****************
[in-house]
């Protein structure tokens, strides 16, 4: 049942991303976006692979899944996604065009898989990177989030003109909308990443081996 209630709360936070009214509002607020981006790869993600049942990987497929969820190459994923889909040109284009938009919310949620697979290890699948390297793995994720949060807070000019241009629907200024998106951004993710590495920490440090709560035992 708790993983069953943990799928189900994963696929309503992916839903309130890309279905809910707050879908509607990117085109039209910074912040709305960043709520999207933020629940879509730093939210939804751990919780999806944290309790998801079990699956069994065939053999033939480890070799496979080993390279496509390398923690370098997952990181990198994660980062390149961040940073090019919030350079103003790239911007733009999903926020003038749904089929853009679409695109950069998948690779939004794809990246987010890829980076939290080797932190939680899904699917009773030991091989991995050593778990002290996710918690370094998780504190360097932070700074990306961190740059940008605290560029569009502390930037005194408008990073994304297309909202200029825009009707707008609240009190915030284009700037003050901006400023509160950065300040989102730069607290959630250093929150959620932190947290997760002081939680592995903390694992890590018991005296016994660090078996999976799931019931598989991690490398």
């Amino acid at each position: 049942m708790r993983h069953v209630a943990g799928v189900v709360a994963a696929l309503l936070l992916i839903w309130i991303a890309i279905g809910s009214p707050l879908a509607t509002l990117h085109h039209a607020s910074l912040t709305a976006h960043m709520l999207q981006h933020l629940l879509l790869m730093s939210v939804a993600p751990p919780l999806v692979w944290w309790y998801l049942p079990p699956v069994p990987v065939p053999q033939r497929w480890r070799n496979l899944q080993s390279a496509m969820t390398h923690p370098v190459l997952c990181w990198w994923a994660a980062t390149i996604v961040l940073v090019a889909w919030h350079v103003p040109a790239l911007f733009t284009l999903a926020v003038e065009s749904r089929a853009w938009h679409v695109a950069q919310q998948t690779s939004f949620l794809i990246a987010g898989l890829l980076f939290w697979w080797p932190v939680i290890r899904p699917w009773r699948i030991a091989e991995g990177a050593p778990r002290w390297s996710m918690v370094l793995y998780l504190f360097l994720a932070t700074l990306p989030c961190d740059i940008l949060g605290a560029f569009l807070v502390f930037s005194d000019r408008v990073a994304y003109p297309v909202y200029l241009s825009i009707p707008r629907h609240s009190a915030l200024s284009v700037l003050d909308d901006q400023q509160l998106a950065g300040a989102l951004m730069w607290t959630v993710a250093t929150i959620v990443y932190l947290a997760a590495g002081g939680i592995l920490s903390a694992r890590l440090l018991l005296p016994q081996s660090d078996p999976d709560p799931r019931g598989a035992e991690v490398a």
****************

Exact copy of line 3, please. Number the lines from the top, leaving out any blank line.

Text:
């Amino acid at each position: 049942m708790r993983h069953v209630a943990g799928v189900v709360a994963a696929l309503l936070l992916i839903w309130i991303a890309i279905g809910s009214p707050l879908a509607t509002l990117h085109h039209a607020s910074l912040t709305a976006h960043m709520l999207q981006h933020l629940l879509l790869m730093s939210v939804a993600p751990p919780l999806v692979w944290w309790y998801l049942p079990p699956v069994p990987v065939p053999q033939r497929w480890r070799n496979l899944q080993s390279a496509m969820t390398h923690p370098v190459l997952c990181w990198w994923a994660a980062t390149i996604v961040l940073v090019a889909w919030h350079v103003p040109a790239l911007f733009t284009l999903a926020v003038e065009s749904r089929a853009w938009h679409v695109a950069q919310q998948t690779s939004f949620l794809i990246a987010g898989l890829l980076f939290w697979w080797p932190v939680i290890r899904p699917w009773r699948i030991a091989e991995g990177a050593p778990r002290w390297s996710m918690v370094l793995y998780l504190f360097l994720a932070t700074l990306p989030c961190d740059i940008l949060g605290a560029f569009l807070v502390f930037s005194d000019r408008v990073a994304y003109p297309v909202y200029l241009s825009i009707p707008r629907h609240s009190a915030l200024s284009v700037l003050d909308d901006q400023q509160l998106a950065g300040a989102l951004m730069w607290t959630v993710a250093t929150i959620v990443y932190l947290a997760a590495g002081g939680i592995l920490s903390a694992r890590l440090l018991l005296p016994q081996s660090d078996p999976d709560p799931r019931g598989a035992e991690v490398a």